The legacy of IBM’s Advanced Scout is significant – the plus minus stat in basketball; the great stories that IBM would leverage for years around generating insights in data; the development of careers of a generation of analytical coaches; and now today IBM’s Watson technology is closely partnered with ESPN and can be found generating insights for fantasy leagues.

Here’s the press coverage I could locate – and there’d be a lot more if this didn’t occur during the early days of the Internet. I also wrote hundreds of stat insight articles for under the Beyond the Box Score banner which are no longer archived on the site.   

Check out the links above for more texture. Other highlights from this included being featured in an IBM ad campaign (featuring Inderpal photo in a full page print ad), assisting the 1996 Olympics teams in Atlanta, and featured in numerous IBM and NBA events including the Olympics and All Star games. 

Finding common ground on closed loop reporting via Boston Marketo User Group

Today’s Boston Marketo User Group (BMUG) featured three presentations and Q&A on closed loop reporting from Paul Green of Extreme Networks, Lauren Brubaker of NetProspex and yours truly and well chronicled on Twitter by many of the Marketing Automation-erati including Jarin Chu, Jeff Coveney, Ed Masson and OpFocus.

The presentations and conversation spanned a wide range of topics and perspectives, but these were my top overarching takeaways:

#1 - EVERYONE is trying to improve their closed loop marketing effectiveness

Companies may be at different stages in their journey towards closed loop reporting, but every business spending money on sales & marketing is trying to better understand the payoff on their investments and how to leverage those investments to scale their business performance.  Many companies are in the early stages and trying to head in the right direction, while the ones who have been working on it for several years continue to strive for more.

#2 – The skills of marketing technologists as in demand as ever

With a room full of some-70 marketing technologists, the conversation was clear that everyone is looking for more talent in this area. It’s a great time to be a revenue marketer and specialized in technologies such as Marketo.

#3 - Closed loop, revenue marketing takes partnership between marketing, sales and IT

This was one of Paul’s summary points but it applied to all of us --- all three of these departments need to contribute to the closed loop engine. IT teams can be a great ally for marketers looking to connect data and systems and ensure they have the real time dashboards and reporting required to enable close loop reporting. In Paul’s case, he also noted that his sales and marketing teams are now seen as a single organization reporting into a Chief Revenue Officer.

#4 - Tracking revenue stages is now broadly adopted

Whereas everyone has different approaches to where data resides, what is tracked and how reporting is performed, and one common denominator between everyone in the room was the underlying fundamental of using revenue stages to track lead progression through their buying process e.g. MQI to MQL to SAL to SQL.

For those who attended (or even if you didn’t), these are some related resources to the topic:

And as there were multiple requests for the slides here is a download of my PPT deck on closed loop reporting:  Closed Loop Reporting Slides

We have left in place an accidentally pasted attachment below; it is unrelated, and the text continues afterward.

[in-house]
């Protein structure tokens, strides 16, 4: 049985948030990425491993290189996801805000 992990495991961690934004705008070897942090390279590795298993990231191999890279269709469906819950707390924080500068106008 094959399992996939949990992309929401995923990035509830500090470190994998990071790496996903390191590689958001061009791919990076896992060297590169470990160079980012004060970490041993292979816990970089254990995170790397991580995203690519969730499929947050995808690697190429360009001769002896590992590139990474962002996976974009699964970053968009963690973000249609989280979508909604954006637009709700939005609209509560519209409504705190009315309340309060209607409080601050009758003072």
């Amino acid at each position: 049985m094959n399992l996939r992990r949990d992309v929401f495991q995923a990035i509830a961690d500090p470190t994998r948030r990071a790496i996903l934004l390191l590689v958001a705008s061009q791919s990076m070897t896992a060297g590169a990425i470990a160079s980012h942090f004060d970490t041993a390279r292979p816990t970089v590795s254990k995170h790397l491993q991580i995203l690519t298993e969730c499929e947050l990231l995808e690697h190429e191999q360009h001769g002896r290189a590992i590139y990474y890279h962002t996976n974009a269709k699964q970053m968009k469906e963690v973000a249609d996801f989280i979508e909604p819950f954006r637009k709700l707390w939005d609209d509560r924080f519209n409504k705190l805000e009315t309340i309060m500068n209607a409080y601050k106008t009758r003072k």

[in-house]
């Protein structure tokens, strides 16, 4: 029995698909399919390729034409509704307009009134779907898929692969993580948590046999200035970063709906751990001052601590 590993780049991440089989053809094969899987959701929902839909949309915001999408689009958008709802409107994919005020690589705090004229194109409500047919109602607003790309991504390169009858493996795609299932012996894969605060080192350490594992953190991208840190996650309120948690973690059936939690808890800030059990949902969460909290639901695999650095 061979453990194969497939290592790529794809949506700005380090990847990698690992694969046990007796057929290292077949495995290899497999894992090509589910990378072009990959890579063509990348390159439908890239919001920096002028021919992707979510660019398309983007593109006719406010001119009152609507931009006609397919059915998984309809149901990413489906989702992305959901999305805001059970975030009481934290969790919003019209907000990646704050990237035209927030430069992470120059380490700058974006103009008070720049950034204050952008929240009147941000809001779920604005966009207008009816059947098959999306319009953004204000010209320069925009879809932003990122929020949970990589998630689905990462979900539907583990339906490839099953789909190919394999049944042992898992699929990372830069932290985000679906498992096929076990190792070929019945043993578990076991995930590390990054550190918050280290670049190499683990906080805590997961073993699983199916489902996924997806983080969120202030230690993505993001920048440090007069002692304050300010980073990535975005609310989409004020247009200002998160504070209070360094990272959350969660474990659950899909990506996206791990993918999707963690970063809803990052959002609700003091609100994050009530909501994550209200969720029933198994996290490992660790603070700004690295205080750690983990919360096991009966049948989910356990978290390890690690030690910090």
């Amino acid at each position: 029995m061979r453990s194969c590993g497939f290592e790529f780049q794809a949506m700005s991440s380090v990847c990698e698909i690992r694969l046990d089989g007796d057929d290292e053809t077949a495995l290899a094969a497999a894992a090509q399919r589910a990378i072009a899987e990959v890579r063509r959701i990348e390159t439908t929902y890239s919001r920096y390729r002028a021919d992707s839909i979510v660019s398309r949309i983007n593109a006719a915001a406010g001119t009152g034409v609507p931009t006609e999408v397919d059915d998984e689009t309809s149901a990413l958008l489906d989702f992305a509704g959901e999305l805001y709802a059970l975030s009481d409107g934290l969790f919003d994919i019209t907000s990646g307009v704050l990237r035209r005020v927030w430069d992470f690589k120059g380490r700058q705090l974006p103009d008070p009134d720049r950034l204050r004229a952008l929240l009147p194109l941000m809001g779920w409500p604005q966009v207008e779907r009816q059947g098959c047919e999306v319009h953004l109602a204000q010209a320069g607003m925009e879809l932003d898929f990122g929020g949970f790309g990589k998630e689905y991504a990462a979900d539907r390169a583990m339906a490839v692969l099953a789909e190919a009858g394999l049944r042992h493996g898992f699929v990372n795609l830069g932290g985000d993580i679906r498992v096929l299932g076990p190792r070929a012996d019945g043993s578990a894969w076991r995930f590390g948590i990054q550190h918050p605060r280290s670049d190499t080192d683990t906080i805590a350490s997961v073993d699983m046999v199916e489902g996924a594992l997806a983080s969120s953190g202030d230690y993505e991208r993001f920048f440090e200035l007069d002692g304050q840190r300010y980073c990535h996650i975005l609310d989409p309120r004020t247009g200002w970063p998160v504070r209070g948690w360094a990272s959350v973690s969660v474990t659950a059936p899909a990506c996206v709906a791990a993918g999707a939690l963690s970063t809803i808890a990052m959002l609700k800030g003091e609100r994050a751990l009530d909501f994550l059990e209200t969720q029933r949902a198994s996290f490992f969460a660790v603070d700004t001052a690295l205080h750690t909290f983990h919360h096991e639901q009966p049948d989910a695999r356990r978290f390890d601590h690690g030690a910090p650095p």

Six critical attributes and three must-have metrics for closed loop measurement of marketing programs

Marketers for decades have been trying to answer the question, “How do you measure campaign effectiveness?”

We’ve come a long way since the days of the quote "Half the money I spend on advertising is wasted; the trouble is I don't know which half”… which has been attributed to many although I believe the true attribution goes back to the 19th century with John Wanamaker.  

Today measurement is more attainable but we have to deal with issues like parent and child campaigns, UTM tracking, first touch and last touch attribution and campaign influence weighting.

After years of evolution, improvement and refinement, I’ve landed on this model for measuring campaign and program performance:

The six attributes I use to slice and dice campaign measurement:

#1 – Theme

Themes are the roll up of multiple programs and last for multiple quarters.

#2 – Program

A program is the intersection of content and a specific media outlet/vehicle over a specific time duration, and has a cost investment attached to it.

#3 – Medium

Medium identifies the marketing channel e.g. website, blog, social media, paid search, email, retargeting and syndication.

 #4 – Media Outlet/Vehicle

This identifies the specific vehicle within a medium. I like to identify major sub-categories for analysis so for example Google splits out into Google Branded Search, Non-Branded Search, Retargeting and Display Network. LinkedIn splits out into Ads and Sponsored Posts. And this also includes specific publishers e.g. Madison Logic, Network World or IDG Connect.

 #5 – Call to Action

This identifies the type of call to action used as the primary call to action in the program so common values include Free Trial, Free Tool, White Paper, eGuide, Webinar, On Demand Webinar, Analyst Report or Case Study.

 #6 – Content Asset

This identifies the specific content asset by title. With the ever importance of content marketing and being able to quantify content effectiveness, this has reached a status of must-have reporting and thus warrants its own field so program effectiveness can be rolled up by content asset.